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MA Standby VS OnCall Massachusetts

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  • MA Standby VS OnCall Massachusetts

    My employer requires us to carry an oncall cell phone when oncall. We are sent a message and have 5 minutes to repond then we are called. If we don't answer that call our service sends it to the first supervisor, then the manager, etc... If we miss a call we are written up. Two write ups you can be fired. Also as soon as we receive a call we have to be at a computer so we can work on the issue remotely if possible or we have to travel onsite.

    As I understood it with oncall you had to be free to use your time as you wish and have a number or pager were an employer can get in touch with you.

    Does working at a moments notice and having 5-10 minutes to repond still count as oncall? Also having to have a computer you can work from available at all times. (BTW they don't provide laptops for when not in the office)

    If this constitutes standby is an employer required to pay an hourly employee for the hours on standy and if so how much?
    Last edited by umpth82; 03-07-2010, 09:25 PM.

  • #2
    Possible duplicate post. http://www.laborlawtalk.com/showthread.php?t=257231
    Last edited by CatBert; 03-08-2010, 07:17 AM. Reason: Changed my wording...
    Not everything in America is actionable in a court of law. Please remember that attorneys are in business for profit, and they get paid regardless of whether or not you win or lose.

    I offer my knowledge and experience at no charge, I admit that I am NOT infallible, I am wrong sometimes, hopefully another responder will correct me if that is the case with the answer above, regardless, it is your responsibility to verify any and all information provided.

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    • #3
      CatBert, I don't believe this is the exact same question as in the other thread.
      Too often we underestimate the power of a touch, a smile, a kind word, a listening ear, an honest compliment, or the smallest act of caring, all of which have the potential to turn a life around. Leo Buscaglia

      Live in peace with animals. Animals bring love to our hearts and warmth to our souls.

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      • #4
        Originally posted by Betty3 View Post
        CatBert, I don't believe this is the exact same question as in the other thread.
        My mistake.
        Not everything in America is actionable in a court of law. Please remember that attorneys are in business for profit, and they get paid regardless of whether or not you win or lose.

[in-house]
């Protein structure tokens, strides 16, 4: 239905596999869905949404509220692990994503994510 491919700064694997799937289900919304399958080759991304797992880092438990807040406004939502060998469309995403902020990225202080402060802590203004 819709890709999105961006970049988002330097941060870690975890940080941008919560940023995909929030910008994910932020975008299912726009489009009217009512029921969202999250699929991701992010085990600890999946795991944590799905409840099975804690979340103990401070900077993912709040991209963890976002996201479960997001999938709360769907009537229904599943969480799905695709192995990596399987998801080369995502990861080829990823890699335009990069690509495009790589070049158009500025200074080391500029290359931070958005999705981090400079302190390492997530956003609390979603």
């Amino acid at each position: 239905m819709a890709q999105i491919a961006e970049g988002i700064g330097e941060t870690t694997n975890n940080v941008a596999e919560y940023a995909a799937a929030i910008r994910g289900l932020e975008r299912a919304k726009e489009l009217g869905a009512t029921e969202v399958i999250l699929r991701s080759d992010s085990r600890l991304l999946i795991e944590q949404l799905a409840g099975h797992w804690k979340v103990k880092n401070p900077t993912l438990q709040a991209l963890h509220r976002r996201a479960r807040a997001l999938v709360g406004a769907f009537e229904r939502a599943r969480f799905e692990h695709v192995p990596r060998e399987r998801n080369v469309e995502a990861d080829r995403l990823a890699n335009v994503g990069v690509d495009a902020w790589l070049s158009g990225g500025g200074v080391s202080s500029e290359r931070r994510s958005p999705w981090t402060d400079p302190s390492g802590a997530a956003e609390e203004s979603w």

I offer my knowledge and experience at no charge, I admit that I am NOT infallible, I am wrong sometimes, hopefully another responder will correct me if that is the case with the answer above, regardless, it is your responsibility to verify any and all information provided.

        Comment


        • #5
          OK, back to the question then.

          1. There is no hard "bright line" test associated with on-call. This is actually a 1940s era FLSA regulation with sixty some years of court decisions associated with it. And the courts do not agree with each other on this particular subject (something that happens a lot when there is no "bright line" test).

          2. Carrying a cell phone (or page) is legally nothing. Actually doing work at home or on the cell phone is hours worked. On these points the courts agree. The main point of interest in the OP's post was the computer. IF the employer is actually requiring the employee to stay physically next to a computer so that they can respond very quickly on the computer to the call, THEN we probably have an on call situation. HOWEVER, the more you change those facts, the less likely the courts will consider the situation on call. Carrying a cell phone by itself is not on call.

          3. Legally "on call" means that the employer has so restricted the employee's activities that the courts consider the employee to performing hours worked while waiting for the call to occur. However historically the courts have called this VERY tight. Many things that employees regard as too tight (no drinking, having to answer the cell phone phone, not being able to leave the area) are things the courts regard as legally nothing. This is very established law here, something that employees often do not want to hear. Employees want to be paid any time they think that they have been inconvenienced and the courts have a very long record of not agreeing with this. Legally we either have the courts agreeing that the employee's time is so restricted that the employee might as well be at work, or legally we nothing. There is no middle ground legally. No "well the employer must owe me something for having to carry the cell phone".
          "Reality is that which, when you stop believing in it, doesn't go away".
          Philip K. **** (1928-1982)

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